A top official in President Robert Mugabe's party has rejected criticism from Zimbabwe Prime Minister Morgan Tsvangirai as "desperate".
The prime minister had accused the president of violating the constitution and their 2009 power-sharing deal.
But Jonathan Moyo told the BBC that Mr Tsvangirai was just "making noise".
The BBC's Karen Allen says the row is a clear attempt to ratchet up tensions ahead of polls due next year.
She says Mr Tsvangirai's attack on the Zimbabwean president was one of his strongest ever rebukes of Mr Mugabe.
At a news conference in Harare on Thursday Mr Tsvangirai said: "I have defended President Robert Mugabe at my own cost politically.
"But neither I nor the MDC can stand back any longer and just allow President Mugabe and the Zanu-PF to defy the law, to flaunt the constitution, and to act as if they own this country."
'Bread and butter issues'
Mr Tsvangirai said his Movement for Democratic Change (MDC) would not recognise any key appointments made by Mr Mugabe in the past 18 months, including governors, judges and envoys, saying they had been appointed unilaterally.
But Mr Moyo insisted that it remains the president's prerogative to choose provincial governors, saying they represent the president - not the prime minister - at local events.
He told the BBC's Network Africa programme that Mr Tsvangirai was "making noise" after a meeting with the leadership of his party, who gave him a hard time because they "wanted government jobs".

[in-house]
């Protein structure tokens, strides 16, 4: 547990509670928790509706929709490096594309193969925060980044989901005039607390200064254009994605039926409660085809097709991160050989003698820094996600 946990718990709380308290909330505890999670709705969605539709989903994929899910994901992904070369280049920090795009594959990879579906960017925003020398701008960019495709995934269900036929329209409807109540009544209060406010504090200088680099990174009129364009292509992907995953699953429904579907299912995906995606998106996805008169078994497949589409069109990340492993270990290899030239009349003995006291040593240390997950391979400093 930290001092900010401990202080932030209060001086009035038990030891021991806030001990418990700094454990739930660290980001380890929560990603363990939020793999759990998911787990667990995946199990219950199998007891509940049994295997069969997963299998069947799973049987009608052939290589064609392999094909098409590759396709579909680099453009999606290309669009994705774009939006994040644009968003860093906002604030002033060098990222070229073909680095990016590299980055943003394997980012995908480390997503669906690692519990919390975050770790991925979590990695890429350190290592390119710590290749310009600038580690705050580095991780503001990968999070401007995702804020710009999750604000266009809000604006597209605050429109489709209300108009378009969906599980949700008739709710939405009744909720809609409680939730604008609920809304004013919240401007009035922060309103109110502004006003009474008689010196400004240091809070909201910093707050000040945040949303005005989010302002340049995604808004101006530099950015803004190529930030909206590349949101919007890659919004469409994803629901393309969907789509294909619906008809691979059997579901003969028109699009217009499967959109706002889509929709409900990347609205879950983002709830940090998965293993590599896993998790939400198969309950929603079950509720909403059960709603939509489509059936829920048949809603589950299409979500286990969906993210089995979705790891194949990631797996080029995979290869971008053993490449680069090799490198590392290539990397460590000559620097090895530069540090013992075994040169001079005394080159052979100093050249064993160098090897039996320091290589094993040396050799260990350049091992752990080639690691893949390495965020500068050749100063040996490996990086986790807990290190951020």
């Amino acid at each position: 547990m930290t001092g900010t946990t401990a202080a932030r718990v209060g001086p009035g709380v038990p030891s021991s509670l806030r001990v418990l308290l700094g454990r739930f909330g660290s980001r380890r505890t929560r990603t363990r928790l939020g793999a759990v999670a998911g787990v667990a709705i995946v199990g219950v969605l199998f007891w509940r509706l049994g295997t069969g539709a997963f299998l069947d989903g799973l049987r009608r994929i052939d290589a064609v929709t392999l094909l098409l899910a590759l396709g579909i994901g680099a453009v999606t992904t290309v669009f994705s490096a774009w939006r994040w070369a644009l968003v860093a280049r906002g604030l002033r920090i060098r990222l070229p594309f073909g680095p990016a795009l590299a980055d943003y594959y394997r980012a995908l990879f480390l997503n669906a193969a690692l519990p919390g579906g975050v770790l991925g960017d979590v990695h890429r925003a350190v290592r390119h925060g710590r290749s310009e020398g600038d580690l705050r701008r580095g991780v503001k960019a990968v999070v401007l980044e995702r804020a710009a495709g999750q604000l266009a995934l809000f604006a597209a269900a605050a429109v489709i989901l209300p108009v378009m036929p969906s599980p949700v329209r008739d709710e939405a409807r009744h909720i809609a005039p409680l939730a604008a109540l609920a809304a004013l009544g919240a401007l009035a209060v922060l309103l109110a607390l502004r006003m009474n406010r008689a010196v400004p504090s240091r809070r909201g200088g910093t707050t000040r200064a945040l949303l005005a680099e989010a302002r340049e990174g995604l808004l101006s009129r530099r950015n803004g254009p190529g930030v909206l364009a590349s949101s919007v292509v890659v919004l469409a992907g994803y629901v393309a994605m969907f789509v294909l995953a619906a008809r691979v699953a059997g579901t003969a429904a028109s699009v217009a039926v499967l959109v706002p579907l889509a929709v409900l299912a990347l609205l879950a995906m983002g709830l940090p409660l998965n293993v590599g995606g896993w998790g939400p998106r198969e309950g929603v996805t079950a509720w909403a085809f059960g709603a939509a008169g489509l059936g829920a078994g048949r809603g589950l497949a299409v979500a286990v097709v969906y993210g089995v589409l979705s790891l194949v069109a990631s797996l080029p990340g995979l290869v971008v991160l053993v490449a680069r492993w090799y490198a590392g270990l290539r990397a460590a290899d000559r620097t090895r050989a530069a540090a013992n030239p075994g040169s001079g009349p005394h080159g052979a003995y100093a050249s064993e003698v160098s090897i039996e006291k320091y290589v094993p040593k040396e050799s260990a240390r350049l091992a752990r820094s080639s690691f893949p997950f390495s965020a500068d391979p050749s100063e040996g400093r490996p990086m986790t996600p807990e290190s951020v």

Mr Moyo, a former information minister who is on Zanu-PF's central committee, also dismissed suggestions that the deal was not working and said the unity government had delivered on "bread and butter" issues since it had been set up.
"This is a working arrangement that can last its full term," he said.
Mr Tsvangirai also recently complained about renewed violence at meetings to raise awareness about a new constitution.
Human Rights Watch has accused Zanu-PF supporters of being behind the attacks.
On Thursday, Mr Tsvangirai also accused the president of refusing to swear in white farmer Roy Bennett, the prime minister's choice for the post of deputy agriculture minister.
Mr Bennett was tried earlier this year on charges of plotting to oust Mr Mugabe and found not guilty.
"The matter of Roy Bennett has now become a personal vendetta and part of a racist agenda," Mr Tsvangirai said.
Long-time rivals Mr Mugabe and Mr Tsvangirai agreed to share power after violence marred the 2008 elections.
Under their coalition deal, the two politicians agreed to draw up a new constitution followed by a referendum, and then fresh elections.